• Increasing scope from large emitters to transportation to smaller emitters. The MAC recommends first regulating large point sources (roughly 450 facilities) that account for approximately 40% of GHG emissions. This approach resembles the EU ETS. The road transportation sector would then be added by regulating refiners and importers of gasoline and transport diesel fuel, bringing coverage to 70% of GHG emissions.
  • Distribution of Allowances. The MAC recommends that some allowances should be allocated to existing sectors and some to climate-friendly investments, with the remainder auctioned. An increasing percentage of allowances would be auctioned as the program matures. 
  • Recognition of early action. Early reduction efforts would be recognized if recorded on the California Climate Action Registry before the onset of mandatory reductions. 
  • Stringent standards-based approach to offsets. The MAC recommends beginning with a short list of acceptable offset project types, perhaps taken from RGGI, and considering new projects upon petition. The MAC departs from RGGI, however, in recommending that no quantity limits be imposed upon offsets as a means for regulated entities to meet their allowance requirements. 
  • Cost-containment mechanisms. The MAC also departs from RGGI in recommending against the cost-containment mechanism of a safety valve triggered by the market price for allowances. To reduce price volatility, the MAC recommends a three year compliance period and unlimited banking of allowances for use in subsequent periods. 
  • Linkages with other trading programs encouraged. The MAC encourages linkage with the EU ETS and RGGI markets to increase market liquidity and cost-effectiveness.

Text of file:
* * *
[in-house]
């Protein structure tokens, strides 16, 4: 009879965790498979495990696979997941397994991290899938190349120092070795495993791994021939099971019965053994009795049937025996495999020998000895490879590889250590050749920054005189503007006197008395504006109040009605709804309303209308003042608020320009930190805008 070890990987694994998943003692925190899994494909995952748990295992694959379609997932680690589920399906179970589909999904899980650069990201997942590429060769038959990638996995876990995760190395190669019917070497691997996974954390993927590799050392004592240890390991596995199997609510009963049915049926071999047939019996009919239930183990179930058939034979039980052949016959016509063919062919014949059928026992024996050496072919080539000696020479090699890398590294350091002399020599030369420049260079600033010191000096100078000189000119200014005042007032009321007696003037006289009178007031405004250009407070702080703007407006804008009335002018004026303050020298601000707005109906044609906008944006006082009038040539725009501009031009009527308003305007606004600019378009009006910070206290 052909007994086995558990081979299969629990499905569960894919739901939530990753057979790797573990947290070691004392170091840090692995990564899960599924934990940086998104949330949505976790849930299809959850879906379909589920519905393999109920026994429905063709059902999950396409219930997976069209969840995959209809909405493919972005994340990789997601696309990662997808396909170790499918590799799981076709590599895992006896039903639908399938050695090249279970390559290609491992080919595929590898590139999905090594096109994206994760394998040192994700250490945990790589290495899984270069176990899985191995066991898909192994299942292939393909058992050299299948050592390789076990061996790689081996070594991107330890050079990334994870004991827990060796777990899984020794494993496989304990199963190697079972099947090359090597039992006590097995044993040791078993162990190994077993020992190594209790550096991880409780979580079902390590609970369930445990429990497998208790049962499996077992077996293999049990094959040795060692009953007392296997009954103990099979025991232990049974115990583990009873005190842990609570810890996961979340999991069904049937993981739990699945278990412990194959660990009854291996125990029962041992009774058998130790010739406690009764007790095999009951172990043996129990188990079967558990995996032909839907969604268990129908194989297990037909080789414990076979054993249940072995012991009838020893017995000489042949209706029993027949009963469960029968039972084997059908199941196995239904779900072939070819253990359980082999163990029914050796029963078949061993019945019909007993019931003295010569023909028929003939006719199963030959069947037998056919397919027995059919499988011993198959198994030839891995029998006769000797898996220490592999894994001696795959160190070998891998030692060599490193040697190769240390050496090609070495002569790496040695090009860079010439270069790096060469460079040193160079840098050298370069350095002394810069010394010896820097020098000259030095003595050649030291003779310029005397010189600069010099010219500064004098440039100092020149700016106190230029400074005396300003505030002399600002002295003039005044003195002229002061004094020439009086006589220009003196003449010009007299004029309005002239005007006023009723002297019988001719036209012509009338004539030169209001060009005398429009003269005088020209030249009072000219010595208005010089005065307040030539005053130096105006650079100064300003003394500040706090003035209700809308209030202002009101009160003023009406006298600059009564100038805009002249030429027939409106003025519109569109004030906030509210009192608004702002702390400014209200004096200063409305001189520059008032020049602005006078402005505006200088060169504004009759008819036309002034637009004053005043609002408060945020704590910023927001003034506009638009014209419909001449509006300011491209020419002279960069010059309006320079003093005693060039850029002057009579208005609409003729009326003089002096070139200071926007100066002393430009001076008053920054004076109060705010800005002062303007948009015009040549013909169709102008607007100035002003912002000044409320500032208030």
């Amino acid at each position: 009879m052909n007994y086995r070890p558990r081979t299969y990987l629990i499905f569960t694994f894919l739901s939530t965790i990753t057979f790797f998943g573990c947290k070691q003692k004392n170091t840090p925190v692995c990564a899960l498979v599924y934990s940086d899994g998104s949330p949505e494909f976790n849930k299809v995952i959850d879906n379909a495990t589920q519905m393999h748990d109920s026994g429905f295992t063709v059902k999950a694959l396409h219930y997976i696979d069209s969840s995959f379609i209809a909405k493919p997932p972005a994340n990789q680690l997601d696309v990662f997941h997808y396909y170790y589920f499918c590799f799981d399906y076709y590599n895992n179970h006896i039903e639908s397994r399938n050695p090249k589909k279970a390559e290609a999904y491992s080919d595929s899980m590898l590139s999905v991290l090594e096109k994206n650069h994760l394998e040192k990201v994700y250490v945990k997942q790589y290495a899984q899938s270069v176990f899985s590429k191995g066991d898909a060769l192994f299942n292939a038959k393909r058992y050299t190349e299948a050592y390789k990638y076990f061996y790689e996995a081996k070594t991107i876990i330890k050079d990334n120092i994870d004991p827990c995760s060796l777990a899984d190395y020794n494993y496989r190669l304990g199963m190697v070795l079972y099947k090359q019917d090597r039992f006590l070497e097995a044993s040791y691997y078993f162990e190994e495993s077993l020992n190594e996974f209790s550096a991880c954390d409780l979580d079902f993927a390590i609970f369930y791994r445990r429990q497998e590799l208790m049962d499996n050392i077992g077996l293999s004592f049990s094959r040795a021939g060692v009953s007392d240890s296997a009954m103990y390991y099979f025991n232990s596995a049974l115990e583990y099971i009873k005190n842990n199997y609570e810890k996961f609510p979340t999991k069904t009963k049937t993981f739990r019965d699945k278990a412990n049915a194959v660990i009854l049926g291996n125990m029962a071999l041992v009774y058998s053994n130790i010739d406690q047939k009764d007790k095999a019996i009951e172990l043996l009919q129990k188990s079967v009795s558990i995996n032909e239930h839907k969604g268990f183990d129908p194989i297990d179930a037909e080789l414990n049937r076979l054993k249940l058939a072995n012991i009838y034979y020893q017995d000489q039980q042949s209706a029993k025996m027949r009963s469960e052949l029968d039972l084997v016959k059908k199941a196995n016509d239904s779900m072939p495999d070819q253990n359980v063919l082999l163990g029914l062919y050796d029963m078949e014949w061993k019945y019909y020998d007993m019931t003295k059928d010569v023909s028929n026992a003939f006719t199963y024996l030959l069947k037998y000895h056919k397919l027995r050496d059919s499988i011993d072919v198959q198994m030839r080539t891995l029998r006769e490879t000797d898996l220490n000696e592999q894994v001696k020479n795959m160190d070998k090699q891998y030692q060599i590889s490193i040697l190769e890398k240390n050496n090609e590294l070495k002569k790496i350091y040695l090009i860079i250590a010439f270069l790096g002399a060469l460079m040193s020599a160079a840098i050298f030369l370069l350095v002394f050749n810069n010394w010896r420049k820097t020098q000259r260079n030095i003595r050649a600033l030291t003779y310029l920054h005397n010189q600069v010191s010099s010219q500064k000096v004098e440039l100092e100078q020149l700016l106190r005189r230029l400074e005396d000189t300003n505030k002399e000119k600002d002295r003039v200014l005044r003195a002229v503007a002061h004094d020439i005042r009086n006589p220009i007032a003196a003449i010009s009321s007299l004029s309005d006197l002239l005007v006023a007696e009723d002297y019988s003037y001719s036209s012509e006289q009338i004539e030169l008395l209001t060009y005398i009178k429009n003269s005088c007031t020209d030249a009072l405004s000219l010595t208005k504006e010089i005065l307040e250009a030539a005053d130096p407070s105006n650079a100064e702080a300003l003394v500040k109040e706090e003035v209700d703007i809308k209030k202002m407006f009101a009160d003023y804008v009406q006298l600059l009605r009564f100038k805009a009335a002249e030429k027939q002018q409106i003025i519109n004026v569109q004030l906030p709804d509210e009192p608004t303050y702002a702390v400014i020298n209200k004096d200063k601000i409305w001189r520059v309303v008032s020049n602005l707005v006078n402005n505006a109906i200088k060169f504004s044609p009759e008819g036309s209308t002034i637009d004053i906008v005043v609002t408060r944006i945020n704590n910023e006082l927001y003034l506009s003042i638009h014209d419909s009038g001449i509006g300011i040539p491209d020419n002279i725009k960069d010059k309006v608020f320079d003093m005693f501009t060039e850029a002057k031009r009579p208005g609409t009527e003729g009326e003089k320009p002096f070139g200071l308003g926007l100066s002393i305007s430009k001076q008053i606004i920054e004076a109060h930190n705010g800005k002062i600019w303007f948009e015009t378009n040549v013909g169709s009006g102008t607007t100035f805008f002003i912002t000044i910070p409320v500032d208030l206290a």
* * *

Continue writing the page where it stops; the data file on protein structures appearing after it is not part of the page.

Western Climate Initiative

The Western Climate Initiative (WCI), is an initiative among six western states (plus four observer states) and two Canadian provinces5 to develop a mechanism to reduce GHG emissions by 15% below 2005 levels by the year 2020. The WCI plans to develop a mechanism design by August 20086. Emissions reductions activities supported by the WCI will include: (1) regional marketbased mechanisms; (2) activities in sectors including stationary sources, energy supply, residential, commercial, industrial, transportation, waste management, agriculture, and forestry; and (3) reduction in emissions of any of the six standard GHGs monitored. The WCI is keeping a close eye on the MAC report and discussions occurring in California, as well as the progress of RGGI, as they consider design features.

The WCI will have ties to The Climate Registry, a collaboration of numerous states, provinces, and tribes aimed at developing a common greenhouse gas emissions reporting system. The Climate Registry hopes to publish Draft Protocols in October 2007. The categories of offsets and emissions reduction activities accounted for by the Registry are broader than those accepted by CCAR and RGGI. The extent of the integration of Registry’s policies within the WCI program therefore remains an issue to be closely monitored as the WCI design develops.

Alberta Registry

The province of Alberta was the first North American government to adopt a regulated carbon market. Under 2007 amendments to the Climate Change Emissions Management Act, Alberta required emissions reduction to levels 50% below 1990 levels by 2020. In addition, the Act authorizes the Department of Environment to establish emissions limits for particular sectors and to promulgate regulations establishing “economic and financial instruments and market based approaches directed to specified gas emissions reduction and the sequestration of specified gases.” The Act authorizes the Minister to adopt further guidelines to support the regulations.

Pursuant to the Act, Specified Gas Emitters Regulation 139/2007 was promulgated and took effect on July 1, 2007. Under this regulation, facilities emitting more than 100,000 tons of specified gases must reduce their emissions intensity to 88% of their baseline emissions intensity by 2008. The intensity limits may be met by actual reductions, purchase of offsets, or contribution to the Climate Change and Emission Management Fund. Details concerning the credit trading system, credit registry, and emissions offsets remain to be finalized. 7